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Tuesday, November 1, 2022

Part A: A Practical Introduction to Text Classification


Part A: A Practical Introduction to Text Classification

Multi-Topic Text Classification with Various Deep Learning Models

Author: Murat Karakaya
Date created….. 17 09 2021
Date published… 11 03 2022
Last modified…. 12 03 2022

Description: This is the Part A of the tutorial series that covers all the phases of text classification:

  • Exploratory Data Analysis (EDA),
  • Text preprocessing
  • TF Data Pipeline
  • Keras TextVectorization preprocessing layer
  • Multi-class (multi-topic) text classification
  • Deep Learning model design & end-to-end model implementation
  • Performance evaluation & metrics
  • Generating classification report
  • Hyper-parameter tuning
  • etc.

We will design various Deep Learning models by using

  • the Keras Embedding layer,
  • Convolutional (Conv1D) layer,
  • Recurrent (LSTM) layer,
  • Transformer Encoder block, and
  • pre-trained transformer (BERT).

We will cover all the topics related to solving Multi-Class Text Classification problems with sample implementations in Python / TensorFlow / Keras environment.

We will use a Kaggle Dataset in which there are 32 topics and more than 400K total reviews.

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In this tutorial series, there are several parts to cover Text Classification with various Deep Learning Models topics. You can access all the parts from this index page.

Photo by Luisa Brimble on Unsplash


What is Text Classification?

Text classification is a machine learning technique that assigns a set of predefined categories (labels/classes/topics) to open-ended text.

The categories depend on the selected dataset and can cover arbitrary subjects. Therefore, text classifiers can be used to organize, structure, and categorize any kind of text.

Image source

Types of Classifications:

In general, there are 3 types of classification:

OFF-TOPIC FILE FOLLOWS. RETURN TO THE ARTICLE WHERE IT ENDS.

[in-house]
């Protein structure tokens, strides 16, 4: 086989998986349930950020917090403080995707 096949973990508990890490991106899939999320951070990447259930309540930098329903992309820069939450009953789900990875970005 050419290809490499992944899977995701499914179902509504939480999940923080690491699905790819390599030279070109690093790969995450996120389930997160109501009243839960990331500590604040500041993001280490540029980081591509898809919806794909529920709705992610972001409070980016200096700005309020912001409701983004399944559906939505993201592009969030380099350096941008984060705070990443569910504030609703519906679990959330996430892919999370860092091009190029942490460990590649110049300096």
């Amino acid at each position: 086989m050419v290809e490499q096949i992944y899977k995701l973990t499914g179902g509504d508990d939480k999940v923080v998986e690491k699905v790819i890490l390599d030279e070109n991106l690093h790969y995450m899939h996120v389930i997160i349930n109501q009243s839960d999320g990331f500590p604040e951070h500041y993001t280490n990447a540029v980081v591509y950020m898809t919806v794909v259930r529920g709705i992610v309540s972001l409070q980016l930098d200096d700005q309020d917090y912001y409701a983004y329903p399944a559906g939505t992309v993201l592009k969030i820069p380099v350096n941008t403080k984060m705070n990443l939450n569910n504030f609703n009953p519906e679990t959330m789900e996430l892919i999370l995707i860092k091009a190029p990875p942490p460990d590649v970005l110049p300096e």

• Binary classification
  • Multi-class classification
  • Multi-label classification

Binary classification is the task of classifying the samples into two groups: is it apple or orange?.

Multiclass classification makes the assumption that each sample is assigned to one and only one label, but there could be more than 2 classes: a fruit can be either an apple, an orange, or a pear but not both or all three at the same time.

Multilabel classification assigns to each sample a set of target labels: in a fruit salad, the ingredients would be apple, orange, and pear.

You can learn the details of classification and how to design Deep Learning models for these classification types in the following playlists:

  • Classification with Keras & Tensorflow
  • Keras ve Tensorflow ile Sınıflandırma (in Turkish)

In this tutorial, we will deal with a multi-class text classification problem.

How and Where can we use Text Classifiers?

Text classifiers can be used to organize, structure, and categorize pretty much any kind of text — from documents, medical studies, and files, and all over the web. For example,

  • news articles can be organized by topics;
  • support tickets can be organized by urgency;
  • chat conversations can be organized by language;
  • brand mentions can be organized by sentiment;
  • and so on.

What are the Automatic Text Classification Approaches?

There are many approaches to automatic text classification such as:

  • Rule-based systems
  • Machine learning-based systems
  • Deep learning-based systems
  • Hybrid systems

In this tutorial series, we will focus on Deep learning-based systems.

These approaches can be used in supervised or unsupervised learning settings.

  • Supervised Learning: Common approaches use supervised learning to classify texts. This conventional text classification approaches usually requires a large amount of labeled training data.